- Convention for the Conservation of Antarctic Marine Living Resources
The Convention on the Conservation of Antarctic Marine Living Resources, also Commission on the Conservation of Antarctic Marine Living Resources, and CCAMLR, is part of the Antarctic Treaty System. The Convention was opened for signature on 1 August 1980 and entered into force on 7 April 1982 by the Commission for the Conservation of Antarctic Marine Living Resources, headquartered in Tasmania, Australia. The goal is to preserve marine life and environmental integrity in and near Antarctica.
It was established in large part to concerns that an increase in krill catches in the Southern Ocean could have a serious impact on populations of other marine life which are dependent upon krill for food. 31 nations were signatory parties on the convention, they include: Argentina, Australia, Belgium, Brazil, Bulgaria, Canada, Chile, Cook Islands, EU, Finland, France, Germany, Greece, India, Italy, Japan, South Korea, Namibia, Netherlands, New Zealand, Norway, Peru, Poland, Russia, South Africa, Spain, Sweden, Ukraine, United Kingdom, United States, Uruguay, and Vanuatu.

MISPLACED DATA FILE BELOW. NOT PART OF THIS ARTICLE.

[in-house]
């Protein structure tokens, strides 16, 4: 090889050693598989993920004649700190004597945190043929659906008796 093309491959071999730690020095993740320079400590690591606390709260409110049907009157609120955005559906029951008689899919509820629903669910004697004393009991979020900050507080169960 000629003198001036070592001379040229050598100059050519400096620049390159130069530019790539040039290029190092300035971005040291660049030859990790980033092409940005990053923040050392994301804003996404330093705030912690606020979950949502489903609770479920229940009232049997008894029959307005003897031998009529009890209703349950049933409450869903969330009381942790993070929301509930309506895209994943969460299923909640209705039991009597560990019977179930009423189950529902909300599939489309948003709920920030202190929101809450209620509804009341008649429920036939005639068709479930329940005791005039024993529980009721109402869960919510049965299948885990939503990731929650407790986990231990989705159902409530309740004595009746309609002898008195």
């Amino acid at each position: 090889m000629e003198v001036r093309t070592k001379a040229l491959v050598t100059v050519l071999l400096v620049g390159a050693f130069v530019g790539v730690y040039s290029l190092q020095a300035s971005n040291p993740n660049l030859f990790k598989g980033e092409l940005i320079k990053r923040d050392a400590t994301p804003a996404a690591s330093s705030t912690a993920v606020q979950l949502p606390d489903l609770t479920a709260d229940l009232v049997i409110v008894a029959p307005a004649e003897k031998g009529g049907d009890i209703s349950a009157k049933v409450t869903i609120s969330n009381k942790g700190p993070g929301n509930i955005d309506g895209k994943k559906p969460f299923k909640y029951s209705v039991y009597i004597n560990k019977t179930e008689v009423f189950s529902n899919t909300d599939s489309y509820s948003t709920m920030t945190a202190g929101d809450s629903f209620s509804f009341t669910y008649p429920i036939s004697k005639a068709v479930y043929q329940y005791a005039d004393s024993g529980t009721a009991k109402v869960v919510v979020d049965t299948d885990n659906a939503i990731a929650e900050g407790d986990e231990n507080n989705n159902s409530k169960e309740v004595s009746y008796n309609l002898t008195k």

In 1985, CCAMLR set up the Ecosystem Monitoring Programme (CEMP) to further monitor the effects of fishing and harvesting of species in the area.
- ^ "Commission for the Conservation of Antarctic Marine Living Resources". ccamlr.org. 2011. http://www.ccamlr.org/. Retrieved 11 October 2011.
- ^ http://www.ccamlr.org/pu/E/ms/contacts.htm
- CIA World Factbook 2003 edition
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